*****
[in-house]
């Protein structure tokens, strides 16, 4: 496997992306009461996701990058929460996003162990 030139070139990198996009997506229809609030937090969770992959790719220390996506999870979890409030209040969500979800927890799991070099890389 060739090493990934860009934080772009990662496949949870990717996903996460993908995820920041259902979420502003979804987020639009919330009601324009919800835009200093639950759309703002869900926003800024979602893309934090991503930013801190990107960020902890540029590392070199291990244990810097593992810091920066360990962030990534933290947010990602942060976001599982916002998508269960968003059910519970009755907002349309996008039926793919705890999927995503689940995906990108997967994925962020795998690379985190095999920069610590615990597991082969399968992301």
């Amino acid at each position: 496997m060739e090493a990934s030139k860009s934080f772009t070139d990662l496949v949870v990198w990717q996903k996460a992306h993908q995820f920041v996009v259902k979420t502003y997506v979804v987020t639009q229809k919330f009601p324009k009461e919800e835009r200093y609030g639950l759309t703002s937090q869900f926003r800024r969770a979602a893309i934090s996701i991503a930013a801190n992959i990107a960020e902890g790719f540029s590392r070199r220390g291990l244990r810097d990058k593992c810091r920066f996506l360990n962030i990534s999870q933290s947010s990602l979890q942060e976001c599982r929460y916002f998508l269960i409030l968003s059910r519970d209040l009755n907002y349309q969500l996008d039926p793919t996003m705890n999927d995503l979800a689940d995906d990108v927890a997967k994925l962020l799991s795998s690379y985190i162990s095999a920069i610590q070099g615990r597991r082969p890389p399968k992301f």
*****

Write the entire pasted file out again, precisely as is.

[in-house]
């Protein structure tokens, strides 16, 4: 496997992306009461996701990058929460996003162990 030139070139990198996009997506229809609030937090969770992959790719220390996506999870979890409030209040969500979800927890799991070099890389 060739090493990934860009934080772009990662496949949870990717996903996460993908995820920041259902979420502003979804987020639009919330009601324009919800835009200093639950759309703002869900926003800024979602893309934090991503930013801190990107960020902890540029590392070199291990244990810097593992810091920066360990962030990534933290947010990602942060976001599982916002998508269960968003059910519970009755907002349309996008039926793919705890999927995503689940995906990108997967994925962020795998690379985190095999920069610590615990597991082969399968992301």
């Amino acid at each position: 496997m060739e090493a990934s030139k860009s934080f772009t070139d990662l496949v949870v990198w990717q996903k996460a992306h993908q995820f920041v996009v259902k979420t502003y997506v979804v987020t639009q229809k919330f009601p324009k009461e919800e835009r200093y609030g639950l759309t703002s937090q869900f926003r800024r969770a979602a893309i934090s996701i991503a930013a801190n992959i990107a960020e902890g790719f540029s590392r070199r220390g291990l244990r810097d990058k593992c810091r920066f996506l360990n962030i990534s999870q933290s947010s990602l979890q942060e976001c599982r929460y916002f998508l269960i409030l968003s059910r519970d209040l009755n907002y349309q969500l996008d039926p793919t996003m705890n999927d995503l979800a689940d995906d990108v927890a997967k994925l962020l799991s795998s690379y985190i162990s095999a920069i610590q070099g615990r597991r082969p890389p399968k992301f």